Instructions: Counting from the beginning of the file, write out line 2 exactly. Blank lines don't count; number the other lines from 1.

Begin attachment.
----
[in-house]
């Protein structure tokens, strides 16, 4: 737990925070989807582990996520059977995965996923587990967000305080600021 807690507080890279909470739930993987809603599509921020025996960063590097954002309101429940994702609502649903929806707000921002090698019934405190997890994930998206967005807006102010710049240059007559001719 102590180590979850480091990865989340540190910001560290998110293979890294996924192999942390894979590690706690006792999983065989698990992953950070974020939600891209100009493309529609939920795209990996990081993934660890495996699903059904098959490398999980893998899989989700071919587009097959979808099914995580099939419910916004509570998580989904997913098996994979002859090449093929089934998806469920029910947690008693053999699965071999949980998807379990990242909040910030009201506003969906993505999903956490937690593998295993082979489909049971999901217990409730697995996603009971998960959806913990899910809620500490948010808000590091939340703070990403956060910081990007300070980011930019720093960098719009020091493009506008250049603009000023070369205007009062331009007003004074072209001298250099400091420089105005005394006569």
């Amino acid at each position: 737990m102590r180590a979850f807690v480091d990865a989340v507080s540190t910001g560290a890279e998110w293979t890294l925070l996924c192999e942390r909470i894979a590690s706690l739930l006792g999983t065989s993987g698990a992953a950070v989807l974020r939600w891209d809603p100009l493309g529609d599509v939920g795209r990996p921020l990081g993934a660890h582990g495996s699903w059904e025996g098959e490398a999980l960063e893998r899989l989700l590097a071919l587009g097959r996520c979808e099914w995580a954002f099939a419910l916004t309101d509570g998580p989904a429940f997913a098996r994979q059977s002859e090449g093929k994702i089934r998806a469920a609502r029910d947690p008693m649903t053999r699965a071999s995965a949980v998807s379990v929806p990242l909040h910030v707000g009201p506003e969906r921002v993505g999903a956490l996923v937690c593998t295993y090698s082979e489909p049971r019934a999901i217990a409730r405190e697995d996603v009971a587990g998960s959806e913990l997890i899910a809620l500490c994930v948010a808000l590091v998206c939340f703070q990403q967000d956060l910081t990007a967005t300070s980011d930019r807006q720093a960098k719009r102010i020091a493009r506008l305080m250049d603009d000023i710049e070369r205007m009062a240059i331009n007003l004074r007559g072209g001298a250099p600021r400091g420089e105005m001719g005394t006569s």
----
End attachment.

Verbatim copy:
């Protein structure tokens, strides 16, 4: 737990925070989807582990996520059977995965996923587990967000305080600021 807690507080890279909470739930993987809603599509921020025996960063590097954002309101429940994702609502649903929806707000921002090698019934405190997890994930998206967005807006102010710049240059007559001719 102590180590979850480091990865989340540190910001560290998110293979890294996924192999942390894979590690706690006792999983065989698990992953950070974020939600891209100009493309529609939920795209990996990081993934660890495996699903059904098959490398999980893998899989989700071919587009097959979808099914995580099939419910916004509570998580989904997913098996994979002859090449093929089934998806469920029910947690008693053999699965071999949980998807379990990242909040910030009201506003969906993505999903956490937690593998295993082979489909049971999901217990409730697995996603009971998960959806913990899910809620500490948010808000590091939340703070990403956060910081990007300070980011930019720093960098719009020091493009506008250049603009000023070369205007009062331009007003004074072209001298250099400091420089105005005394006569």